Scaffold of Support
The picture prompts have vocabulary words printed right on the page as a support for writers. I have taught my students that the first word names the picture and the rest of the words are words I predict they may need while writing their story. This support has made a huge difference. Not only are the words accessible for spelling but some students will read through the list as a brainstorm of details before writing.


At the bottom of the printable is a student editing checklist that I teach my students to use to check after they finish writing their story. It was important in order for this checklist to be valuable that I explicitly taught what each part of the checklist means and modeled using it in my own writing. I have a large poster of this checklist and small copies as a tool for my writers.


This resource can be used while teaching narrative, opinion and informative writing. The prompts can be used as a writing center, morning journal work, homework... I had a teacher share how she used the prompts in her classroom on my Facebook page: "This was our latest writing about polar bears! We did research all week and on Thursday and Friday they use that research along with the word bank on the paper and wrote about what they learned. Then they created their own polar bear!"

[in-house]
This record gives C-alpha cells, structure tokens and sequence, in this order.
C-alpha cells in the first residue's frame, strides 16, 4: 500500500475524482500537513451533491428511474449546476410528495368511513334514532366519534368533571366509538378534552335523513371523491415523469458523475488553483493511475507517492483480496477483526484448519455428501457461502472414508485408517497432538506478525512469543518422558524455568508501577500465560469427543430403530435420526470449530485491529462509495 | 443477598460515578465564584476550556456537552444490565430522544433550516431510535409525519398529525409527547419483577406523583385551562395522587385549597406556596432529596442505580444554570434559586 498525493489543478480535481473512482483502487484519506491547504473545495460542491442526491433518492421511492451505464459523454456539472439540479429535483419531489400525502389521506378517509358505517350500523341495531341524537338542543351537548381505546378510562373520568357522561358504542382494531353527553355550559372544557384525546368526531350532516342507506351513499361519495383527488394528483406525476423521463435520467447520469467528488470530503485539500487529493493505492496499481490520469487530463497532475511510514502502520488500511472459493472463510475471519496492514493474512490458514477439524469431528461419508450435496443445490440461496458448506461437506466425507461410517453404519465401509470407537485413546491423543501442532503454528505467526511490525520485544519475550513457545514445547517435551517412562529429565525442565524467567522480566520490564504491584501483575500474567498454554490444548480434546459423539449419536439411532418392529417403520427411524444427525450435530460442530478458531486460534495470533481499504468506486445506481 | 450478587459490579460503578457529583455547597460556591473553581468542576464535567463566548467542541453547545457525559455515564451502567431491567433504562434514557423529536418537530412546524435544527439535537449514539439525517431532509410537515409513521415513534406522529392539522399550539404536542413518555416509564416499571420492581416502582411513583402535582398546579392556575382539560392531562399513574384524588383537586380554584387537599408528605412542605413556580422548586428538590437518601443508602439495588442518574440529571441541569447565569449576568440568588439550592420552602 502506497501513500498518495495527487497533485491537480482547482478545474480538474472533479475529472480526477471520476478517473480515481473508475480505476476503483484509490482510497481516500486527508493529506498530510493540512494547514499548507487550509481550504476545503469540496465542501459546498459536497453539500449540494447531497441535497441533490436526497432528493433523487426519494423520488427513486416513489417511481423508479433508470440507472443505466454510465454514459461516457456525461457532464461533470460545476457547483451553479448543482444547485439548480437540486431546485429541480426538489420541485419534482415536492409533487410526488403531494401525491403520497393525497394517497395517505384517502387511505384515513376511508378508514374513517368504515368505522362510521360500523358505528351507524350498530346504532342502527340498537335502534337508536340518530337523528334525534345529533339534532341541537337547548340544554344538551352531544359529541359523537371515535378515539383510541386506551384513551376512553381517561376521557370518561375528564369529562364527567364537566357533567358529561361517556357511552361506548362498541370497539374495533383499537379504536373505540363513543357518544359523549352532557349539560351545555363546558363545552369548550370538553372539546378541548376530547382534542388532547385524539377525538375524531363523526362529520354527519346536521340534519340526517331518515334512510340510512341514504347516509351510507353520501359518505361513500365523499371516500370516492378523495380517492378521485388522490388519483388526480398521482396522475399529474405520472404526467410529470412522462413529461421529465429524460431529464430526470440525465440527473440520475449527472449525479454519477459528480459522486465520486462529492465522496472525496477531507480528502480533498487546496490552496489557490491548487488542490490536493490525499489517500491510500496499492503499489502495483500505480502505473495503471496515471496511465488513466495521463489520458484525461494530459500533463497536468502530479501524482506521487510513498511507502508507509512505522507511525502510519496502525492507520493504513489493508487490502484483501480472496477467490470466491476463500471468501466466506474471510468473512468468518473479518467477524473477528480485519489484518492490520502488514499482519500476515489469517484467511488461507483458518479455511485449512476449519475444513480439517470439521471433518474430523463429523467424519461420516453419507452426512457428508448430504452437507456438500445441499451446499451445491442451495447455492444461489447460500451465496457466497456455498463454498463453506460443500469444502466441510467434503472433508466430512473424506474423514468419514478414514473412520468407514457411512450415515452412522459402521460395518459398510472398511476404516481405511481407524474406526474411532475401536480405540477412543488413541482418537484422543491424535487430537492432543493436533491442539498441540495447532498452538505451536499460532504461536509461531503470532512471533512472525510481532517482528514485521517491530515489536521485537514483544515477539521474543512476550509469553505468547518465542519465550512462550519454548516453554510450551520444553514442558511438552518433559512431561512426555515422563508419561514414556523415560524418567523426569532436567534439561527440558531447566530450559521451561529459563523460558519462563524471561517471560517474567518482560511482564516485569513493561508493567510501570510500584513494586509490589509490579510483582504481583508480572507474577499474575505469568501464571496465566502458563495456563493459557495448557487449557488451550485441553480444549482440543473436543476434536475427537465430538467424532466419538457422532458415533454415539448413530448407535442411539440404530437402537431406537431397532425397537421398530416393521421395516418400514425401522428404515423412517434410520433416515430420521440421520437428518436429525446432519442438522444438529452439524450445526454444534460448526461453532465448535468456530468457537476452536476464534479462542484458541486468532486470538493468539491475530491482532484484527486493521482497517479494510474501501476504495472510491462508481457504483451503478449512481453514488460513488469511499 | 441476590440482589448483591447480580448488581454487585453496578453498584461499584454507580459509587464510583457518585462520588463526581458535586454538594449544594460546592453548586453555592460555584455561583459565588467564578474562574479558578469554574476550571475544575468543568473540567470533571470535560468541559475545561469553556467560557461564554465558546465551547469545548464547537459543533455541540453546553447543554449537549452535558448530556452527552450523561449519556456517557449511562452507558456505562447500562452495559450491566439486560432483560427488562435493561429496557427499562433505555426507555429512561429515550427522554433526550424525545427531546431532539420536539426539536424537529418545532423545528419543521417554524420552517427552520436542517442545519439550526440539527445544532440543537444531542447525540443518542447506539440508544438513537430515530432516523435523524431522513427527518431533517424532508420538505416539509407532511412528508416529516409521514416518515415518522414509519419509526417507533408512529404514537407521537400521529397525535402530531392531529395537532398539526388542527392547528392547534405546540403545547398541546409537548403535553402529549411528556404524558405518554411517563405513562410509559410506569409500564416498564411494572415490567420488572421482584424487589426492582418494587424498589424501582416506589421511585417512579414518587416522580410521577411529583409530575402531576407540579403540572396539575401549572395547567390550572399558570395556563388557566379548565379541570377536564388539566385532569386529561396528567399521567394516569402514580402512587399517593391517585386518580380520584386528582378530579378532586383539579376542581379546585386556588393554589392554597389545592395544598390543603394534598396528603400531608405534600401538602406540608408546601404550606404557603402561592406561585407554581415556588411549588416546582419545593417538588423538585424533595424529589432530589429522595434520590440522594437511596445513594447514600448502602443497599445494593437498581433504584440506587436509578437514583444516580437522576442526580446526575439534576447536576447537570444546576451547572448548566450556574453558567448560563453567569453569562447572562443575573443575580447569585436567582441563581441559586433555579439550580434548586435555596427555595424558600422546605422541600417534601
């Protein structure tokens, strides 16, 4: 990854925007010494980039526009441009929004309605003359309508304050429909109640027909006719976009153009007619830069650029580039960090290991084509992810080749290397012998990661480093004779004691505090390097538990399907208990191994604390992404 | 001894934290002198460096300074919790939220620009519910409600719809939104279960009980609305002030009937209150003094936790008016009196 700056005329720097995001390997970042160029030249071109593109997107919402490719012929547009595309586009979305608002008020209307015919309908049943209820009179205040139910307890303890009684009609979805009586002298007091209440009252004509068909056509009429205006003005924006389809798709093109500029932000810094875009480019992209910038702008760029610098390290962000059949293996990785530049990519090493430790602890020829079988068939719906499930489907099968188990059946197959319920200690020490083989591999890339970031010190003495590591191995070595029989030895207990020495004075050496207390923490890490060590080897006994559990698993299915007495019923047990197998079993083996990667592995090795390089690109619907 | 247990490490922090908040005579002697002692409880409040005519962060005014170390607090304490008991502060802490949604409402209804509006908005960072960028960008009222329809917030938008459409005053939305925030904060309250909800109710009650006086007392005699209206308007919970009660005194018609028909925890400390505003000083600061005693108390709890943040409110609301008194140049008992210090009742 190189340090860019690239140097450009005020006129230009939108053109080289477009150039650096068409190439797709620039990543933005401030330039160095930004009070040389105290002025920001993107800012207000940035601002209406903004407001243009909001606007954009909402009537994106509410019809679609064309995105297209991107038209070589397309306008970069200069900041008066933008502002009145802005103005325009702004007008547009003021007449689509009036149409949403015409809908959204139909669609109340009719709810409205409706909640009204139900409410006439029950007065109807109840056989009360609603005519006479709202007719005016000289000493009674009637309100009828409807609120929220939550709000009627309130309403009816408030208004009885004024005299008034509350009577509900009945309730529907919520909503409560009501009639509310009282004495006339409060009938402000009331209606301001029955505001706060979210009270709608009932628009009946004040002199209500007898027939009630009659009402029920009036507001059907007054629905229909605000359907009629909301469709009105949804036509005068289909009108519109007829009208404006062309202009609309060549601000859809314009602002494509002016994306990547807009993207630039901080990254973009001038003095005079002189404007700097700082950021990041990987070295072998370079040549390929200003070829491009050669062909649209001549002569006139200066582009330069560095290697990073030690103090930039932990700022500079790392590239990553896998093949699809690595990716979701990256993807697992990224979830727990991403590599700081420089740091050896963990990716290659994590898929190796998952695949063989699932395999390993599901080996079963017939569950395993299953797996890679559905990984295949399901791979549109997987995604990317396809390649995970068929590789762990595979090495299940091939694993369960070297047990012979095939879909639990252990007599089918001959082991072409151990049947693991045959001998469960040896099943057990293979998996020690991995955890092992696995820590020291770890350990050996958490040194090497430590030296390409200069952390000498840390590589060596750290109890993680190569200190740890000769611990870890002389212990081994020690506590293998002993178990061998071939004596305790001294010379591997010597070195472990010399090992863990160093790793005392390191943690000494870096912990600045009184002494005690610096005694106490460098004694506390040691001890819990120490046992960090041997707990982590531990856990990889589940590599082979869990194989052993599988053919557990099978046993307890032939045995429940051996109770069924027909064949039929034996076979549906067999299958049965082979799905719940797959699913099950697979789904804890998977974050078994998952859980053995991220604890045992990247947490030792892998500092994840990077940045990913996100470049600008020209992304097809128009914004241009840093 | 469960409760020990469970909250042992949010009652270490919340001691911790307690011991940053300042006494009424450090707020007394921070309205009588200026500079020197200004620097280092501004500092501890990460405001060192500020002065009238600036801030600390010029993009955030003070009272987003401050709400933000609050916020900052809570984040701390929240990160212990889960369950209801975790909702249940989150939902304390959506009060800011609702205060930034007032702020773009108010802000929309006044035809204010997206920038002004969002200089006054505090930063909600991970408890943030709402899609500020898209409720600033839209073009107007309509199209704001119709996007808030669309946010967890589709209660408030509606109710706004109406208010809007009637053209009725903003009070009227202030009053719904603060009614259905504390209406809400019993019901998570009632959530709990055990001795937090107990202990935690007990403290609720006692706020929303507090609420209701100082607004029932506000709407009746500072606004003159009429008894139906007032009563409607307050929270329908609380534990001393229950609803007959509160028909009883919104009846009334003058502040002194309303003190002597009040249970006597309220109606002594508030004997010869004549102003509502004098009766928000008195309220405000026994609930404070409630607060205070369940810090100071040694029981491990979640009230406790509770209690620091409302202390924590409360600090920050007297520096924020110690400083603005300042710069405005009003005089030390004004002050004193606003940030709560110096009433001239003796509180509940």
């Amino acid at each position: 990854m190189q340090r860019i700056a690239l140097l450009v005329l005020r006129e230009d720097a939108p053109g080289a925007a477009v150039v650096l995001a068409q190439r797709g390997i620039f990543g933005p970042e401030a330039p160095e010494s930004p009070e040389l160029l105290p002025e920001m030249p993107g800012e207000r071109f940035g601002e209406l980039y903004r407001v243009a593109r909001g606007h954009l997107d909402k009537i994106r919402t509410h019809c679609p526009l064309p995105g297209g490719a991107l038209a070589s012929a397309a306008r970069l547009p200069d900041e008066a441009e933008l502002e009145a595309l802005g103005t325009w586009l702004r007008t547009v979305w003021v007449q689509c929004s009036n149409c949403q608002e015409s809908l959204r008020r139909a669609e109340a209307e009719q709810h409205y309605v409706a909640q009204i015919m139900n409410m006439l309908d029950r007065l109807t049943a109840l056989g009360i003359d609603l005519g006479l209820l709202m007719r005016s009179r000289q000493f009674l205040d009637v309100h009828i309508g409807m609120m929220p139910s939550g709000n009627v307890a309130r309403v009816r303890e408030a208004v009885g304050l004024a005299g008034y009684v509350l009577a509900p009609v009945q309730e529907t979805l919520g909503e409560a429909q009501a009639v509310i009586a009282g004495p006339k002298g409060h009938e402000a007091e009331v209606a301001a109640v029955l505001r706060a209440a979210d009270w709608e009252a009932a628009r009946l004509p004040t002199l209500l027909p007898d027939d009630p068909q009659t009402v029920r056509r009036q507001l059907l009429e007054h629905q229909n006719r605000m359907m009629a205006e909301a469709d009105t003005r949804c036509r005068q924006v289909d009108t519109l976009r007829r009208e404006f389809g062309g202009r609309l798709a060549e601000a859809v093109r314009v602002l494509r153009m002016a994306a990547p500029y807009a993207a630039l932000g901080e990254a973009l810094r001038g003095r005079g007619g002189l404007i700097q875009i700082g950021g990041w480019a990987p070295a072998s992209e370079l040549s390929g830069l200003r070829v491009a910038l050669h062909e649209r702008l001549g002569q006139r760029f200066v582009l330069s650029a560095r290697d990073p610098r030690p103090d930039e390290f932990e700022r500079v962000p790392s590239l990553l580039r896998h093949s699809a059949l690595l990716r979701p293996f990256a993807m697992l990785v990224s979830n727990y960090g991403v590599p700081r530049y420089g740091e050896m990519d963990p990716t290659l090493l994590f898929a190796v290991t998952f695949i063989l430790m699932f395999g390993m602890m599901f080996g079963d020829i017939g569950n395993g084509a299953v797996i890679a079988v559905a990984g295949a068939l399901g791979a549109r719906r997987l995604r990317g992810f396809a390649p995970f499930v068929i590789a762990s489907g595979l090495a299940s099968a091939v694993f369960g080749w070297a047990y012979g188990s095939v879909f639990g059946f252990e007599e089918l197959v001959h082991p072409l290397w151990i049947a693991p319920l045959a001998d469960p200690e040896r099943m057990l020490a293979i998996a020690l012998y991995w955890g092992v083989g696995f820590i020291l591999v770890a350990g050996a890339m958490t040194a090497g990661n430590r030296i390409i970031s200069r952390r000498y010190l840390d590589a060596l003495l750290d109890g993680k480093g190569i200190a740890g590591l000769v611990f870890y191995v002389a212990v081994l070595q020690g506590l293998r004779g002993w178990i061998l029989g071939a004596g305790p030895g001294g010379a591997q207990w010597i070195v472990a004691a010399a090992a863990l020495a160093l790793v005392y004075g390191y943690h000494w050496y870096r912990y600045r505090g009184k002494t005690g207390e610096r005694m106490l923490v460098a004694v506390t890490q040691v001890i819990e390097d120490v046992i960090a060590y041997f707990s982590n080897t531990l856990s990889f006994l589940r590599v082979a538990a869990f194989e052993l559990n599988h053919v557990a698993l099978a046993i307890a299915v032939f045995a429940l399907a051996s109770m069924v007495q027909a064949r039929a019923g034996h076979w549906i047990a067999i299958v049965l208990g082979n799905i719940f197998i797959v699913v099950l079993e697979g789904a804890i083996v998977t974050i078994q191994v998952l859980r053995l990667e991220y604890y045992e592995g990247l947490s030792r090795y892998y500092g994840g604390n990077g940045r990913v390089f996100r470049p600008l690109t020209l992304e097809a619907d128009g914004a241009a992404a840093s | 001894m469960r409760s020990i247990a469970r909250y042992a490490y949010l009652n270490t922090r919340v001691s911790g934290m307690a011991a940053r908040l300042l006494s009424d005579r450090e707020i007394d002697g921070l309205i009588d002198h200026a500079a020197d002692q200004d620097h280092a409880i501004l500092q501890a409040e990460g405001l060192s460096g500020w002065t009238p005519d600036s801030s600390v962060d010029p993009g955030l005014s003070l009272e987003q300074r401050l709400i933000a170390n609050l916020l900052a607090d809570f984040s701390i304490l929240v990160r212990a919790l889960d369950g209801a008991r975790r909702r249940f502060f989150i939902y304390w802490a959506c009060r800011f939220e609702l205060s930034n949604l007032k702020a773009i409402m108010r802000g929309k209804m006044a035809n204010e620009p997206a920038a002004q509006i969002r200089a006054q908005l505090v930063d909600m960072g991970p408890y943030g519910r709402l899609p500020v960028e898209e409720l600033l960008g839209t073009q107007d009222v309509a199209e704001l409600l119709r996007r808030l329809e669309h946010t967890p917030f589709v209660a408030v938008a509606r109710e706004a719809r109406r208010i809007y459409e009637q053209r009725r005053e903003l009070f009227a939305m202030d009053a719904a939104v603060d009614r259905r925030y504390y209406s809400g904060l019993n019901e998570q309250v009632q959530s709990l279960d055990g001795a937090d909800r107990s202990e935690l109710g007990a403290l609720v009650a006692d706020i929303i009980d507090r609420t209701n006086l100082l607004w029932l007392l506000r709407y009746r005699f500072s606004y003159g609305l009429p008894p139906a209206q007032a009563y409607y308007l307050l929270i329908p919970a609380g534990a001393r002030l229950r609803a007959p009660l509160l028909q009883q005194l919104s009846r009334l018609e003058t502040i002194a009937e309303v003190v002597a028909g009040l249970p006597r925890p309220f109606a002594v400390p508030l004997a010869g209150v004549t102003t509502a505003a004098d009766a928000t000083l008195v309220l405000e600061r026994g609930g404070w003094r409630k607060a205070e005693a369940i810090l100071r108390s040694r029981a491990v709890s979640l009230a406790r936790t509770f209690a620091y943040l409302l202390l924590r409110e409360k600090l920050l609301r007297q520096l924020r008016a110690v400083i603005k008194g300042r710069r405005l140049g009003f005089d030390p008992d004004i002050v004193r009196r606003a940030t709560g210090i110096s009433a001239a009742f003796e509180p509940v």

Writing Picture Prompts~ These picture prompts naturally differentiate your writing center. Each page has key vocabulary to support kindergarten, first and second grade writers. These are a perfect addition to your work on writing center!


Here are a few samples. The first picture is a sample from special ed student, she was so proud to read her story aloud to her classmates. :)
Writing Picture Prompts~ These picture prompts naturally differentiate your writing center. Each page has key vocabulary to support kindergarten, first and second grade writers. These are a perfect addition to your work on writing center!